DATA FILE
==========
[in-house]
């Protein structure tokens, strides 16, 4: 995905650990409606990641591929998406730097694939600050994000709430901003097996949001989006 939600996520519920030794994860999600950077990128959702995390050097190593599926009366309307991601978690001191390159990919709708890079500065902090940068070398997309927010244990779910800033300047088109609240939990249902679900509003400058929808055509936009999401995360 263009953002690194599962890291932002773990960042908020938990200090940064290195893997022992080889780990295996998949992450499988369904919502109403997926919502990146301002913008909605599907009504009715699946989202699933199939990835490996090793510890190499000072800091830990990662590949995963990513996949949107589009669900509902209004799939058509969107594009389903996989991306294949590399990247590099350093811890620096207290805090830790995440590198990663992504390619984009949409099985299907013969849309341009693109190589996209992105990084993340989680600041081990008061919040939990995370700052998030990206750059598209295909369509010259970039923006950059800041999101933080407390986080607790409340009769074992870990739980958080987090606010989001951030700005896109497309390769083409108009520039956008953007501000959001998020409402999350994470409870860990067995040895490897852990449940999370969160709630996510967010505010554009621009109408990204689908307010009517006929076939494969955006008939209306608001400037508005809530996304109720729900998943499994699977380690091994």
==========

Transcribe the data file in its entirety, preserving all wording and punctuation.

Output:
[in-house]
């Protein structure tokens, strides 16, 4: 995905650990409606990641591929998406730097694939600050994000709430901003097996949001989006 939600996520519920030794994860999600950077990128959702995390050097190593599926009366309307991601978690001191390159990919709708890079500065902090940068070398997309927010244990779910800033300047088109609240939990249902679900509003400058929808055509936009999401995360 263009953002690194599962890291932002773990960042908020938990200090940064290195893997022992080889780990295996998949992450499988369904919502109403997926919502990146301002913008909605599907009504009715699946989202699933199939990835490996090793510890190499000072800091830990990662590949995963990513996949949107589009669900509902209004799939058509969107594009389903996989991306294949590399990247590099350093811890620096207290805090830790995440590198990663992504390619984009949409099985299907013969849309341009693109190589996209992105990084993340989680600041081990008061919040939990995370700052998030990206750059598209295909369509010259970039923006950059800041999101933080407390986080607790409340009769074992870990739980958080987090606010989001951030700005896109497309390769083409108009520039956008953007501000959001998020409402999350994470409870860990067995040895490897852990449940999370969160709630996510967010505010554009621009109408990204689908307010009517006929076939494969955006008939209306608001400037508005809530996304109720729900998943499994699977380690091994």